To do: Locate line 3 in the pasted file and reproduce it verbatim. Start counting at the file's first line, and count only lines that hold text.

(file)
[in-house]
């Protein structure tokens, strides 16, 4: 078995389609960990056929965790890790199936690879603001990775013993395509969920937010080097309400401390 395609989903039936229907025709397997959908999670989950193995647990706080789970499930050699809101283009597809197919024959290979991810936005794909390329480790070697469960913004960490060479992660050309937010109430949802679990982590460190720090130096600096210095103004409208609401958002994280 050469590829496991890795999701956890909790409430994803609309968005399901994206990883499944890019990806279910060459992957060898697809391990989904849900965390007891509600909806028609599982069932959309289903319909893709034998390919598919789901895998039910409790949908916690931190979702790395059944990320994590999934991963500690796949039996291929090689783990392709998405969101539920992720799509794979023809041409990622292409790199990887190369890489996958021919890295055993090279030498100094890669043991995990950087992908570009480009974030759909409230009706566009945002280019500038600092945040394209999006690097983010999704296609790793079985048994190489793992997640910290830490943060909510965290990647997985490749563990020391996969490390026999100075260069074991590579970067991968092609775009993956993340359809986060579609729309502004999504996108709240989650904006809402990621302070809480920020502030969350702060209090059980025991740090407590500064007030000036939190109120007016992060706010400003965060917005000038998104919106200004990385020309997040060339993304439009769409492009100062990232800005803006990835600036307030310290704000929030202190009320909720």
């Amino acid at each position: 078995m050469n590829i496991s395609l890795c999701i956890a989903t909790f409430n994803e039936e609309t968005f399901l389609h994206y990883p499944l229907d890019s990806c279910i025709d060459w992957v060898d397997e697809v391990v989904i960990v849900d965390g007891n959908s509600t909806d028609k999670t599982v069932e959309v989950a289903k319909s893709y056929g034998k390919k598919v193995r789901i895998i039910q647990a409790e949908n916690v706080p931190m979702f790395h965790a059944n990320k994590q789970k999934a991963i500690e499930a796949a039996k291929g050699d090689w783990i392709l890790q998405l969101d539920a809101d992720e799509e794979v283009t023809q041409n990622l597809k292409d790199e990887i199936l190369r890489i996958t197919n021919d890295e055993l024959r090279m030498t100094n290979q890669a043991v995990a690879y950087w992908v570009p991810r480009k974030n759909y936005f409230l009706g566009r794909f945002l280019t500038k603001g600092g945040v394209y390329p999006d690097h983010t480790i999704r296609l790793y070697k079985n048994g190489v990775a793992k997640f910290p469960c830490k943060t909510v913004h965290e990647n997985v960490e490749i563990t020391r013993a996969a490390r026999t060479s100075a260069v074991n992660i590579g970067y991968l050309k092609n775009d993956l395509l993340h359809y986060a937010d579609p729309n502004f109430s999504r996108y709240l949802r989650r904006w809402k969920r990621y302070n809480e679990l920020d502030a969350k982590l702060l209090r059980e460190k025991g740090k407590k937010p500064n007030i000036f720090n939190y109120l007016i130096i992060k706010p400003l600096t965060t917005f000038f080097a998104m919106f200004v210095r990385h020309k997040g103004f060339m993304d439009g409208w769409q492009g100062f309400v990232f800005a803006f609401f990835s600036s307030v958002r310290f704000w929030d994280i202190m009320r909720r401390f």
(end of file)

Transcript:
């Amino acid at each position: 078995m050469n590829i496991s395609l890795c999701i956890a989903t909790f409430n994803e039936e609309t968005f399901l389609h994206y990883p499944l229907d890019s990806c279910i025709d060459w992957v060898d397997e697809v391990v989904i960990v849900d965390g007891n959908s509600t909806d028609k999670t599982v069932e959309v989950a289903k319909s893709y056929g034998k390919k598919v193995r789901i895998i039910q647990a409790e949908n916690v706080p931190m979702f790395h965790a059944n990320k994590q789970k999934a991963i500690e499930a796949a039996k291929g050699d090689w783990i392709l890790q998405l969101d539920a809101d992720e799509e794979v283009t023809q041409n990622l597809k292409d790199e990887i199936l190369r890489i996958t197919n021919d890295e055993l024959r090279m030498t100094n290979q890669a043991v995990a690879y950087w992908v570009p991810r480009k974030n759909y936005f409230l009706g566009r794909f945002l280019t500038k603001g600092g945040v394209y390329p999006d690097h983010t480790i999704r296609l790793y070697k079985n048994g190489v990775a793992k997640f910290p469960c830490k943060t909510v913004h965290e990647n997985v960490e490749i563990t020391r013993a996969a490390r026999t060479s100075a260069v074991n992660i590579g970067y991968l050309k092609n775009d993956l395509l993340h359809y986060a937010d579609p729309n502004f109430s999504r996108y709240l949802r989650r904006w809402k969920r990621y302070n809480e679990l920020d502030a969350k982590l702060l209090r059980e460190k025991g740090k407590k937010p500064n007030i000036f720090n939190y109120l007016i130096i992060k706010p400003l600096t965060t917005f000038f080097a998104m919106f200004v210095r990385h020309k997040g103004f060339m993304d439009g409208w769409q492009g100062f309400v990232f800005a803006f609401f990835s600036s307030v958002r310290f704000w929030d994280i202190m009320r909720r401390f």